July 4, 2019

Recreational Marijuana in California: The Prop 64 Promoted $1 Billion in New Tax Revenue is Just a Bunch of Smoke

This post, originally published about a hear and a half ago, continues to be one of the most visited posts on my blog.  And ya know what?!  You guessed it!  The topic still is pertinent and holds true today.

In May of this year, Gov. Gavin Newsom sharply scaled back fiscal year marijuana tax revenues that he had forecasted only 4 months prior in January.  From $355 million forecasted in January, to a much reduced $288 million forecasted in May.  Yep, that's it!  And that's nowhere near the $1 billion annual marijuana tax revenue projections that was used to sell this fake bill of goods to California voters.

Just more California Politics at Its Finest!

~~  Originally Posted February 22, 2018  ~~

Legalized Recreational Marijuana in California.

Just how is that all working out for the Golden State?

When California voters approved Prop 64 in November 2016, legalizing recreational marijuana sales in California, the pro-pot pushers used increased tax revenue as a huge marketing tool.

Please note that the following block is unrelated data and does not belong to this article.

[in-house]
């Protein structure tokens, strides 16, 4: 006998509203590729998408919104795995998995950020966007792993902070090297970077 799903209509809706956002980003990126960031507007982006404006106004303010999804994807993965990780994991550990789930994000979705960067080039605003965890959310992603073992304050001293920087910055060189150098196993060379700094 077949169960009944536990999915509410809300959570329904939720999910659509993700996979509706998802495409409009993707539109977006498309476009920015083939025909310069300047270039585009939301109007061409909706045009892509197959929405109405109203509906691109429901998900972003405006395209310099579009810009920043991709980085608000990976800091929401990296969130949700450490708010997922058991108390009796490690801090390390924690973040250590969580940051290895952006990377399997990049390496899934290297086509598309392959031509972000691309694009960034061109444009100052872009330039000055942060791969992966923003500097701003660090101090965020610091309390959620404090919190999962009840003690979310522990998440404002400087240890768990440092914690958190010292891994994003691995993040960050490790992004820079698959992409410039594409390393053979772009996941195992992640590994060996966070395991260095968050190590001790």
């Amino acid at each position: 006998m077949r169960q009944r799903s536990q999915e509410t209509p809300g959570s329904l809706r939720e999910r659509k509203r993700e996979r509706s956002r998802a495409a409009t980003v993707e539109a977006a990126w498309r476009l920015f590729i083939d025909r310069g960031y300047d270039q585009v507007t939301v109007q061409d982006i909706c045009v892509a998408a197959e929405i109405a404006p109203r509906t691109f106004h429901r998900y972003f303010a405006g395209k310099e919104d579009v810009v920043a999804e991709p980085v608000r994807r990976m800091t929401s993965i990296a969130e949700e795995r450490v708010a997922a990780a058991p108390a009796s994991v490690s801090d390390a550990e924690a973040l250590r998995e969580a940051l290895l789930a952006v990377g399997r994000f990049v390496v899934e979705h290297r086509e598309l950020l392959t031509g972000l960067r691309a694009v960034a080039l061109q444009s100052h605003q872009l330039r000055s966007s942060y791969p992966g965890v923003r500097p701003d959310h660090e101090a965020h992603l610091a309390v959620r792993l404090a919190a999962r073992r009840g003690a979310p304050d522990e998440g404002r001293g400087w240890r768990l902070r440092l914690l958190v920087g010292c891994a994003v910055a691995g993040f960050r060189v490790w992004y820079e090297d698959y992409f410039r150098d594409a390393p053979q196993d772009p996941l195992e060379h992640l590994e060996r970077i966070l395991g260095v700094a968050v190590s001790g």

Just how much new tax revenue?

Well, the pro-pot promoters typically touted that taxes and licensing fees from the sale of recreational pot were expected to generate an additional $1 billion in annual  revenue for California state and local governments.

$ 1 Billion Bucks Baby 

Heck, here is a political mailer from the Pro Prop 64 Pot Industry promoting an extra $1 billion in revenue a year:

California Pot Promoter's Political Mailer Promising $1 Billion Annually in New (Tax and Licensing) Revenue from Prop 64, Which Legalized Recreational Marijuana Sales in California.

Sounds like a financial windfall, right?  Na, I didn't buy this expected revenue windfall back in 2016, and I don't by it now.  As I believed in 2016 and continue to believe today, the estimated $1 billion in annual revenue from taxes and licensing fees from legalized recreational marijuana sales in California was ... and is ... just a bunch of smoke.  No pun intended.

And why?  So many reasons why; take your pick from a sample.